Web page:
Since 2016, the nasi lemak stall has collaborated with WWF Singapore on its sustainable seafood campaign and has switched from kuning fish to the more sustainable Indian mackerel. “We believe consumers would love to support changes that are for the better,” says Iskandar Abu Nazir, owner of the stall.
Since his switch, the price of his nasi lemak has increased by $1 to $4.50. “It took some time for customers to understand our move and we always try our best to explain to them about the WWF campaign. Over time, they become okay with it.”
Vegan-friendly cold-pressed juices and sorbet popsicles – made from surplus or blemished but still good-to-eat fruit and vegetables – are the mainstay at UglyFood, a café cum juice brand whose mission is to reduce food wastage in Singapore. Its juices are packed in glass bottles and it also sends its close-to- spoilage foods to Ground Up Initiative for composting.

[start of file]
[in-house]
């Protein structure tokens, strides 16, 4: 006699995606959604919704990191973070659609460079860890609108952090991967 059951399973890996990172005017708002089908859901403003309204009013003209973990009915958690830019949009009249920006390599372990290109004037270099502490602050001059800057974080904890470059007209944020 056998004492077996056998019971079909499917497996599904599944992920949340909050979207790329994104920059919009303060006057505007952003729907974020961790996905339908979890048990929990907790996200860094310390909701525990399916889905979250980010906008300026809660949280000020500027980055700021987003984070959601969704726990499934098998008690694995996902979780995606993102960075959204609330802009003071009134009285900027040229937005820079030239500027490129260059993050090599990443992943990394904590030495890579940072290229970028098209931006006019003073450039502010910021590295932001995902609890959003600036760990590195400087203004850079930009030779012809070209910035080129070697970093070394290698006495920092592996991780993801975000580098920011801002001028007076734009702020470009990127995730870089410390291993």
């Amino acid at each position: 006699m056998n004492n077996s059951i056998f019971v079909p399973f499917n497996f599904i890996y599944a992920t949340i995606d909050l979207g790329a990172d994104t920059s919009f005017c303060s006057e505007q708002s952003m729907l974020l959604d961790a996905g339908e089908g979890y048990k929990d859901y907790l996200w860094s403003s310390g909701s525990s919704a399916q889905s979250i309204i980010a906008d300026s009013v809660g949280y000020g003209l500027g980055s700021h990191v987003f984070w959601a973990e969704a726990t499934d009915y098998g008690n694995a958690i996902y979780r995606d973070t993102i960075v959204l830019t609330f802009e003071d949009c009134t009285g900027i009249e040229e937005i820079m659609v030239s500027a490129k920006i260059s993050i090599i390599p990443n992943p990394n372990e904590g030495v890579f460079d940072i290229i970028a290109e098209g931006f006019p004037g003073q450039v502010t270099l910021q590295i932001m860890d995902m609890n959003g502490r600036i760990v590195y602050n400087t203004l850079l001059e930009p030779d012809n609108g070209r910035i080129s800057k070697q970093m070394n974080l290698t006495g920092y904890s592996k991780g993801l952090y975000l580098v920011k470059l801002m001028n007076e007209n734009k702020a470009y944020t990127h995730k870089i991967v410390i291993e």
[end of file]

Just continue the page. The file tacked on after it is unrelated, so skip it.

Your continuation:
“We divert fresh produce from the landfill by transforming them into delectable and nutritious products or reselling them, so as to encourage people to eat healthily while wasting less food,” says co-founder Yeo Pei Shan.